Your ER policy on giving rides home - page 6

I'll start off with a story that is mostly rant, but does have a question at the end of it. Recently our ER treated a 30-something pt who fell at home around 8am (per her account). Arrived at the ER via ambulance with a friend,... Read More

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    How in the world did this go from do you provide a way home for your patient to us (ER) mistreating people? No, we do not give rides home. Never. It's a liability issue.

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  2. 1
    Quote from psu_213
    Does your hosptial have any written policy on arranging transportation home?
    Short answer: no. No policy regarding this.

    I work at a rural hospital, covers multiple towns, and several counties. Taxis and buses? Hah! The taxi drivers here work bankers hours - roughly 9a-5p, Monday-Friday, no holidays or weekends.

    They are very kind and older folks love them because they'll stop at the pharmacy on the way home, or the grocery store, or help them carry in their milk or bags. But, they are only available during the day.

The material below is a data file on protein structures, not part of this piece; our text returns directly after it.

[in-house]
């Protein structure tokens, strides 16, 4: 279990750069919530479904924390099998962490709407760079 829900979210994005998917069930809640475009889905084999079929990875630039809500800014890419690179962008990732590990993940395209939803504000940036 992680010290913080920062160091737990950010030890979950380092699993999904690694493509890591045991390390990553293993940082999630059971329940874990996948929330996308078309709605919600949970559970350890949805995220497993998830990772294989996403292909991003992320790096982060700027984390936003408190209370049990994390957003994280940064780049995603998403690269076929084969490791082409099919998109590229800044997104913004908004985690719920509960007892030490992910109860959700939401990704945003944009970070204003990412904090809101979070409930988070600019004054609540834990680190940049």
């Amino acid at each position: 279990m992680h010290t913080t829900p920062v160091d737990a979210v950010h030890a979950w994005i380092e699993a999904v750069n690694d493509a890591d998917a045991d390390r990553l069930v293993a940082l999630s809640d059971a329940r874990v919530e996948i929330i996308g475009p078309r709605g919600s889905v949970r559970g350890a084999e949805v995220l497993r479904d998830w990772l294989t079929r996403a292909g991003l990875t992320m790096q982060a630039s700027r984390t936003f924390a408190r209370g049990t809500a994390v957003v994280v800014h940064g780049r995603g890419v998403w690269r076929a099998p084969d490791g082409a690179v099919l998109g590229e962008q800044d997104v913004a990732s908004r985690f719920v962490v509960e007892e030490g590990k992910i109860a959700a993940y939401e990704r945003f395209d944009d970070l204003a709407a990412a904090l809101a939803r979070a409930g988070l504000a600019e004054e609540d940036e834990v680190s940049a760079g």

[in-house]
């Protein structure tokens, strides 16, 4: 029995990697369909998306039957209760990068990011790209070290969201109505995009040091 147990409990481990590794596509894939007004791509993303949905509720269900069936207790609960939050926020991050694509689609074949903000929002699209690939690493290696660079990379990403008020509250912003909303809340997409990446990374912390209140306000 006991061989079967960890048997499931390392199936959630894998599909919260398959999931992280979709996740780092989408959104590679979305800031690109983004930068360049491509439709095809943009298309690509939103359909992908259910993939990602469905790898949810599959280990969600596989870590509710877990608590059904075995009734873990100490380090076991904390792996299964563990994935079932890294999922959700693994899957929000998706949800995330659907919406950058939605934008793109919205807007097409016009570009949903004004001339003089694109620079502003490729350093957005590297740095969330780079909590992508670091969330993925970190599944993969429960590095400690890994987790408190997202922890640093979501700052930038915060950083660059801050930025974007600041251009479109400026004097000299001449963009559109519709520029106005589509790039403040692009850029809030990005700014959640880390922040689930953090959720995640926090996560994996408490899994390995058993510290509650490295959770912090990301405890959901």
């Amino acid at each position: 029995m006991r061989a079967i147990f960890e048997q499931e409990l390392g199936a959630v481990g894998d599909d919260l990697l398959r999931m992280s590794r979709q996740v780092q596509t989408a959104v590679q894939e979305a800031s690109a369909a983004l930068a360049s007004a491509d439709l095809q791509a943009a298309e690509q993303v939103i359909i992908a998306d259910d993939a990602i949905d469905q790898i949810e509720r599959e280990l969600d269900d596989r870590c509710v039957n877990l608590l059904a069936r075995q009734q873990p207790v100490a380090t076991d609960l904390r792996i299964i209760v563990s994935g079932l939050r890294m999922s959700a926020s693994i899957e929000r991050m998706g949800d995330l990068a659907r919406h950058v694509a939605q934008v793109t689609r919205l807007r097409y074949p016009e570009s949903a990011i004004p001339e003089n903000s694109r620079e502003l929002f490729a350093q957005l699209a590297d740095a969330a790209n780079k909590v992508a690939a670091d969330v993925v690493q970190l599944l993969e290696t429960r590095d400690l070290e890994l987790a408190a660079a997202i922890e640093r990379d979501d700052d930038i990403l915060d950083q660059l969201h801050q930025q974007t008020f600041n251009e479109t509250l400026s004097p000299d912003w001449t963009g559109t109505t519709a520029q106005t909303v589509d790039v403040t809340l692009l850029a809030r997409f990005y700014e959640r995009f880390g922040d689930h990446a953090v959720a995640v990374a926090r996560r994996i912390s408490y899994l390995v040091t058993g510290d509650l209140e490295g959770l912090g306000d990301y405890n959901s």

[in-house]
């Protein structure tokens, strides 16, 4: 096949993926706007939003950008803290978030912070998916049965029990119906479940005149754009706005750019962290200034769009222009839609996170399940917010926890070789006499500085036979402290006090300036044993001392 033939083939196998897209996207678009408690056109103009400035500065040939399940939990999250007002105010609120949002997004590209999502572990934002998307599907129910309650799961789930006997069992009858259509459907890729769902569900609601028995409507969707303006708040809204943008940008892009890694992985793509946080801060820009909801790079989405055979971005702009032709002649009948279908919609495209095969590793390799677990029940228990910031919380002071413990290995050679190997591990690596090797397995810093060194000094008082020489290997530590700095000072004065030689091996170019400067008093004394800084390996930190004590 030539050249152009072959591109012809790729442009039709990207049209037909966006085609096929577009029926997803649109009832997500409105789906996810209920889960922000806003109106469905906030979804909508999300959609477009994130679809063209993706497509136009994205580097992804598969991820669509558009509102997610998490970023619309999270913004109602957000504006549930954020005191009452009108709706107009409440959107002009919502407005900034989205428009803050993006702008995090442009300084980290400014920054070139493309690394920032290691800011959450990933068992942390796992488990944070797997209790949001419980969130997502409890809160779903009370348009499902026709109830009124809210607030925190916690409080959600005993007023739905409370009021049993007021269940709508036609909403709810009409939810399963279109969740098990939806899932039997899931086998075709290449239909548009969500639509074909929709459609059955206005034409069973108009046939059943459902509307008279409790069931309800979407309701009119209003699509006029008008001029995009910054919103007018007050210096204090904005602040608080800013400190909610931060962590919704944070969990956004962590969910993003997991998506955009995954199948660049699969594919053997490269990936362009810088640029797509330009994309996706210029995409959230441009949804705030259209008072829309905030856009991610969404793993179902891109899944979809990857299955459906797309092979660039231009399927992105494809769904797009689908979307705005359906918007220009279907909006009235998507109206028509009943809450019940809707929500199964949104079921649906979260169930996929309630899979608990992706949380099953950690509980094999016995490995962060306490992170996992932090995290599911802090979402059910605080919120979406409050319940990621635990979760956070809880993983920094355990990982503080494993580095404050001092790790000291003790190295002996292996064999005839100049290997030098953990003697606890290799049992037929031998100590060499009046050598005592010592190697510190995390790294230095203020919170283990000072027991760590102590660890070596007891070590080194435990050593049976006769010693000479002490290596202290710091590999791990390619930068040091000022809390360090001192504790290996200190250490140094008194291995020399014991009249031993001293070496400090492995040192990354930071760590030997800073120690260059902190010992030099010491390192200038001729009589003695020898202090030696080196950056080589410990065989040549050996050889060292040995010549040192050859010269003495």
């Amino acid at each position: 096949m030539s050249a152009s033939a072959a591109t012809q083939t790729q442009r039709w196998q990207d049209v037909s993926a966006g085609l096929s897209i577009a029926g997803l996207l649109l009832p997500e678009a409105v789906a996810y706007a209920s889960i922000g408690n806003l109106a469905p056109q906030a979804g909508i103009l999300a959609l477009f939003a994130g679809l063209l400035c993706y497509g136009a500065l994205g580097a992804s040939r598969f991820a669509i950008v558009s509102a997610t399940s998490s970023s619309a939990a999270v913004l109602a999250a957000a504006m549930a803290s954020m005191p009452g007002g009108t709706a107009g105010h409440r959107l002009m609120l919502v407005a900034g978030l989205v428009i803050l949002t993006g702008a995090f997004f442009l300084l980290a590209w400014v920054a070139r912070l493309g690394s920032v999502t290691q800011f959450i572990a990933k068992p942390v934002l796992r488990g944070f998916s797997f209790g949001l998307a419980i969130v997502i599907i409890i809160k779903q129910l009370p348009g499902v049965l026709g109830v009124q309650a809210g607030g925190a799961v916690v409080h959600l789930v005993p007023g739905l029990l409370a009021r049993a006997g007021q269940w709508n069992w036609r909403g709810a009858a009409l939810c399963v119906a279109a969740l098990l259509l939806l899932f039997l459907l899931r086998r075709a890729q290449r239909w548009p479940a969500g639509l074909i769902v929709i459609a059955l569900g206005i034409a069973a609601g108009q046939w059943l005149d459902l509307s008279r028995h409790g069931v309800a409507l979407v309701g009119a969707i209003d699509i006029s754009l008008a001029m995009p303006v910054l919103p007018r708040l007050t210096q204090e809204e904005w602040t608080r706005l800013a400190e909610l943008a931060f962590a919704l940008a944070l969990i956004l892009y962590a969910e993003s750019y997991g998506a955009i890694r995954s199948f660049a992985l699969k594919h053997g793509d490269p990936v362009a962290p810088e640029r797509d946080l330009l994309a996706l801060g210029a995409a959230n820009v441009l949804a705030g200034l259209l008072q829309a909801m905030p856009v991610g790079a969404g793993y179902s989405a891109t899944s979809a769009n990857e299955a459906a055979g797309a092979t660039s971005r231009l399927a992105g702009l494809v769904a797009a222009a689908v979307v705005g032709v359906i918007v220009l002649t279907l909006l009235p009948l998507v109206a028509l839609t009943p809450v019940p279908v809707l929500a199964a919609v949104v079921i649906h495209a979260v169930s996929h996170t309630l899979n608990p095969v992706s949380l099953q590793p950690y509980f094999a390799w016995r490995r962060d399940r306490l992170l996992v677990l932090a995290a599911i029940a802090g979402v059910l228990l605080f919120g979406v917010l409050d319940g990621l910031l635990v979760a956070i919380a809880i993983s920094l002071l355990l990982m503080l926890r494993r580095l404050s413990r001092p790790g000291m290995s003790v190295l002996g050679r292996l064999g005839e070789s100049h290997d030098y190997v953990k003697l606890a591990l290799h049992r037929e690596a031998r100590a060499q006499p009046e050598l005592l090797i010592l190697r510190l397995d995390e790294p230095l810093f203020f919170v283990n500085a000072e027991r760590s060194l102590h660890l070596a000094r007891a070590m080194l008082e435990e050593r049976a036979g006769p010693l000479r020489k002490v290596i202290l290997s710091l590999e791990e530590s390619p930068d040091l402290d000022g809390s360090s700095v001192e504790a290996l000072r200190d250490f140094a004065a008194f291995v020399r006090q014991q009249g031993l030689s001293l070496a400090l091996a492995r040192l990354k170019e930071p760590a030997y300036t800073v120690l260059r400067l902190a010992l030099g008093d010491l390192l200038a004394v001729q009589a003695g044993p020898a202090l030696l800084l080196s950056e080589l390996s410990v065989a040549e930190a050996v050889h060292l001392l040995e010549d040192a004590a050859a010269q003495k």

What we do? Generally speaking, we don't give rides home. Once in a great GREAT while, one of the ER staff will actually give patients rides home. This is a rare occasion, though there's a doc that lives in a town 20 minutes away that I've seen give at least a couple people a ride just because it's 8am on a Sunday and he knows them, knows they won't get home any other way.

    I have called the administrator on call and had them come in and give patients rides home. I have also called the county and city police (depending on the destination), and they've given patients rides as well. I personally wouldn't let someone in my car unless they were a relative or personal friend. Actually, there's some relatives that, well, I'd probably run and hide or call the county before I offered them a ride...

    That's how we work - I wish we had a policy too. Then there's the once in a blue moon case where we had a patient that had been hitch-hiking for 3 states, ended up in our ER, and we involved social services and got him a bus ticket to where he needed to be (another 3 states away)... because it was the right thing to do. Most of the "responsibility" we assume for making sure patients get home is on a case by case basis. (Like... if you walked or rode your bike TO the ER, you will most likely be capable of walking home FROM the ER. LOL.)
    MassED likes this.

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